In memory of
7-9 civilians (incl. women and 4 children) killed
Injuring 3-4 other civilians
killed on Saturday night, April 15, 2006
On April 12th, some 2,500 U.S. and Afghan troops launched a pre-dawn air and ground assault upon the valleys and mountains of eastern Kunar Province to allegedly clear them of insurgents. In January and June 2005, similar operations were carried out, with visibly no lasting effect. The current assault – the widely publicized Operation Mountain Lion likely to end with a whimper - started in the Pech River Valley, but was extended to other areas including the Korengal and Gilagel valleys, Manoogi district. Round-the-clock tactical air support and bombing took place as well as artillery shelling. U.S. Air Force F-15Es (“Mud Hens”), A-10s and B-52s were used in the operations, along with Royal Air Force GR-7 Harriers. The photo (from http://op-for.com/2006/04/picture_of_the_day_1.html See the commentary on this blog!) below depicts F-15E Strike Eagles on April 12, 2006 participating in Operation Mountain Lion. On Saturday, April 15th reports began surfacing in the non-Western press that civilians had been killed in the Korangel area. A Taliban spokesman told the Afghan Islamic Press that U.S forces bombed three houses which left nine children and women dead, injuring four other persons. On Sunday, the U.S. military’s propaganda office in Kabul admitted that seven civilians were indeed killed and three wounded. In a typical public relations gesture, the U.S. commander of the occupation forces in Afghanistan, General Freakley displayed hypocritical emotion (my assessment based upon the 1,300 cases of civilian deaths recorded here in the Afghan Victim Memorial Project and the 3,700 detailed in the other data bases on this website), saying “our hearts go out to the families of the innocent families of this battle,” a statement naturally widely carried in the mainstream press. Freakley then ordered an internal investigation of the civilian deaths, but this represents the perpetrator investigating himself.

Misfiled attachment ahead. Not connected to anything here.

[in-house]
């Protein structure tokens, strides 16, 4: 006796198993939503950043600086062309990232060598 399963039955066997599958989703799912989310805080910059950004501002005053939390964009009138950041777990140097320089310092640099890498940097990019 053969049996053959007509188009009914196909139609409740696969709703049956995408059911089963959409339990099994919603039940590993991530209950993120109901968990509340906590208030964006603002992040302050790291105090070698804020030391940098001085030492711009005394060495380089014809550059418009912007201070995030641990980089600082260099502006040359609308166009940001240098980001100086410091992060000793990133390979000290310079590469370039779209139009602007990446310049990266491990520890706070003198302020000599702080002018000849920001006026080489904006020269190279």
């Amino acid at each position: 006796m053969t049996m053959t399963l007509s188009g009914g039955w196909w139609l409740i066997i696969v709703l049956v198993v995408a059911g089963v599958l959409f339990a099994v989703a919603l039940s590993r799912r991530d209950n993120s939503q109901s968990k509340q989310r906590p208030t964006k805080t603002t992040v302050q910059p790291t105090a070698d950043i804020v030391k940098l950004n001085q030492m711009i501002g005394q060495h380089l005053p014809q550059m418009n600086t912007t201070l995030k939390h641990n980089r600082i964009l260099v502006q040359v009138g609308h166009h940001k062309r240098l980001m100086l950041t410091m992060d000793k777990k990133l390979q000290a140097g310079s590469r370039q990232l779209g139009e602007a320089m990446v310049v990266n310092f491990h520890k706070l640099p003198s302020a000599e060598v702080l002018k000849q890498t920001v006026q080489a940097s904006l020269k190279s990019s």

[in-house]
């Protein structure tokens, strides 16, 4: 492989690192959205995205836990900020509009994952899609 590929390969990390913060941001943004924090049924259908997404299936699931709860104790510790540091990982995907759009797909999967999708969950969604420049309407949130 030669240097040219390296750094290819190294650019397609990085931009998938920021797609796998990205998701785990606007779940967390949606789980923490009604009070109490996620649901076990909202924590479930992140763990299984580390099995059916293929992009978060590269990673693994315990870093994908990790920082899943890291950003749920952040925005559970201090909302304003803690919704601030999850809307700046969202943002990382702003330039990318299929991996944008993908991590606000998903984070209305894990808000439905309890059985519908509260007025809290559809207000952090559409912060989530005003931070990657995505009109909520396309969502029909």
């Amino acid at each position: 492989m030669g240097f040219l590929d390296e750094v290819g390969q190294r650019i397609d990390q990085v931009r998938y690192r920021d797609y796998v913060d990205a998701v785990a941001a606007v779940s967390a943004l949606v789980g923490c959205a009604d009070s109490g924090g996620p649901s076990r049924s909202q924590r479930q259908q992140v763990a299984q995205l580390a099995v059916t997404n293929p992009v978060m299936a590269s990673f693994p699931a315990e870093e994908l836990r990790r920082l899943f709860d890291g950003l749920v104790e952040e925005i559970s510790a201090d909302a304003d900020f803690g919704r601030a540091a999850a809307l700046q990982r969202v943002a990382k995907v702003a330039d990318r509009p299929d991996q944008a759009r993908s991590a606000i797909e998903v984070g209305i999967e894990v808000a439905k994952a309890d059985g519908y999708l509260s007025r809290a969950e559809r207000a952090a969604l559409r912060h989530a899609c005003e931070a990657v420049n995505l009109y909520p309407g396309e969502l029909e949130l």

Killed by air or ground fire from U.S. forces or U.S-led Afghan troops